John D. Rockefeller was called a robber baron because many people believed he used unethical business practices to amass his extraordinary wealth. The term "robber baron" was coined in the 19th century to describe a group of industrialists who were creating enormous personal fortunes. The first known use of the term occurred in 1878, according to the Merriam Webster dictionary.Know More
Among the various men who were commonly referred to as robber barons during the second half of the 19th century, John D. Rockefeller was the most prominent. He created the largest company and most profitable company in the United States at the time. This was the Standard Oil Company, which dominated the oil industry for decades.
Rockefeller used questionable tactics to establish Standard Oil's dominance in the industry. One of the most controversial was his practice of demanding rebates from railroads. Because Standard Oil shipped such large amounts of oil by rail, Rockefeller demanded that the railroads offer him rebates, which in essence is a discounted rate. This policy gave Standard Oil a competitive advantage over other oil companies. Rockefeller's competitor's considered this practice and others he perpetrated to be unfair, which led to the him being described as a robber baron.Learn more about US History
John D. Rockefeller was able to monopolize the oil industry in the 19th century by buying out smaller companies and working with the railroad companies to put his competitors at a disadvantage. At one point, Rockefeller controlled 90 percent of the United States oil industry.Full Answer >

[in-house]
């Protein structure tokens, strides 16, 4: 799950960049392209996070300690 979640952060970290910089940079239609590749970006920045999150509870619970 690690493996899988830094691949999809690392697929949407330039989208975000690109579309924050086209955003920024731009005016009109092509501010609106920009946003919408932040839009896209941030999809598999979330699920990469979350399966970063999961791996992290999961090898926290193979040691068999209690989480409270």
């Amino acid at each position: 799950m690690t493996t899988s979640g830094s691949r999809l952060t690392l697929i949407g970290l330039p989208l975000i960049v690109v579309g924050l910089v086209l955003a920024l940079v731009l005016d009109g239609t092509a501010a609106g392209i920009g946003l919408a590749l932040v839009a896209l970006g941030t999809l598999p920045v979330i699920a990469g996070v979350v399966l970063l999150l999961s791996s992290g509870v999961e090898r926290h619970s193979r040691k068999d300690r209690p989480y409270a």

John D. Rockefeller was important due to his role in the creation of the oil trade monopoly called Standard Oil Company. He was highly successful and became the first American billionaire.Full Answer >
John D. Rockefeller always treated his employees with fairness and generosity. He believed in paying his employees fairly for their hard work and often handed out bonuses on top of their regular salaries.Full Answer >
John D. Rockefeller was known for treating his workers fairly. He had a reputation for joining his laborers in the field, and he was quick to compliment and slow to rebuke them. He wanted his workers to feel like part of the "Standard Oil Family," and he wanted every worker to be invested in the company's success. As a result, his workers respected him and worked hard.Full Answer >